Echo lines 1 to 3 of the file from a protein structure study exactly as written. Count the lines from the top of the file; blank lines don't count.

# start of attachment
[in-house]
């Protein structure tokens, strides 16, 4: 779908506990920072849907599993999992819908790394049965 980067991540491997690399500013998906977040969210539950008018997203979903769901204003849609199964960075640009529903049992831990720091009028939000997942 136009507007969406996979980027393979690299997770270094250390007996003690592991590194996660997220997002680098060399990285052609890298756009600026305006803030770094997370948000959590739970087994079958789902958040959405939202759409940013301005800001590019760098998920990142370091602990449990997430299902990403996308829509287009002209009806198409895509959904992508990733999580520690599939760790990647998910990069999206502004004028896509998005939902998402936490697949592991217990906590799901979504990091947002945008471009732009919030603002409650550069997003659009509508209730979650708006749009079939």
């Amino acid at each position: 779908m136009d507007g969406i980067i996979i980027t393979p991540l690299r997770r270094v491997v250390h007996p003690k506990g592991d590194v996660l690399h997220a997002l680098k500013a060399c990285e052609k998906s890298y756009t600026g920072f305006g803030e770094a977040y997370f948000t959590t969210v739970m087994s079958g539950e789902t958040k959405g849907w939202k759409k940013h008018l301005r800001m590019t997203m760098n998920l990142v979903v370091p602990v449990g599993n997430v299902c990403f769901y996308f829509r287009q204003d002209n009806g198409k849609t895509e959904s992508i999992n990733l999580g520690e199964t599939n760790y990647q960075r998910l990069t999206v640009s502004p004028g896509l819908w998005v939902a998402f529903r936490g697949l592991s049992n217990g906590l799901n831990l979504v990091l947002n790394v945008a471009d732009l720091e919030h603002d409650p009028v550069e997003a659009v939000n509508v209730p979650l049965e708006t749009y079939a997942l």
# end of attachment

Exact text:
[in-house]
């Protein structure tokens, strides 16, 4: 779908506990920072849907599993999992819908790394049965 980067991540491997690399500013998906977040969210539950008018997203979903769901204003849609199964960075640009529903049992831990720091009028939000997942 136009507007969406996979980027393979690299997770270094250390007996003690592991590194996660997220997002680098060399990285052609890298756009600026305006803030770094997370948000959590739970087994079958789902958040959405939202759409940013301005800001590019760098998920990142370091602990449990997430299902990403996308829509287009002209009806198409895509959904992508990733999580520690599939760790990647998910990069999206502004004028896509998005939902998402936490697949592991217990906590799901979504990091947002945008471009732009919030603002409650550069997003659009509508209730979650708006749009079939």
């Amino acid at each position: 779908m136009d507007g969406i980067i996979i980027t393979p991540l690299r997770r270094v491997v250390h007996p003690k506990g592991d590194v996660l690399h997220a997002l680098k500013a060399c990285e052609k998906s890298y756009t600026g920072f305006g803030e770094a977040y997370f948000t959590t969210v739970m087994s079958g539950e789902t958040k959405g849907w939202k759409k940013h008018l301005r800001m590019t997203m760098n998920l990142v979903v370091p602990v449990g599993n997430v299902c990403f769901y996308f829509r287009q204003d002209n009806g198409k849609t895509e959904s992508i999992n990733l999580g520690e199964t599939n760790y990647q960075r998910l990069t999206v640009s502004p004028g896509l819908w998005v939902a998402f529903r936490g697949l592991s049992n217990g906590l799901n831990l979504v990091l947002n790394v945008a471009d732009l720091e919030h603002d409650p009028v550069e997003a659009v939000n509508v209730p979650l049965e708006t749009y079939a997942l």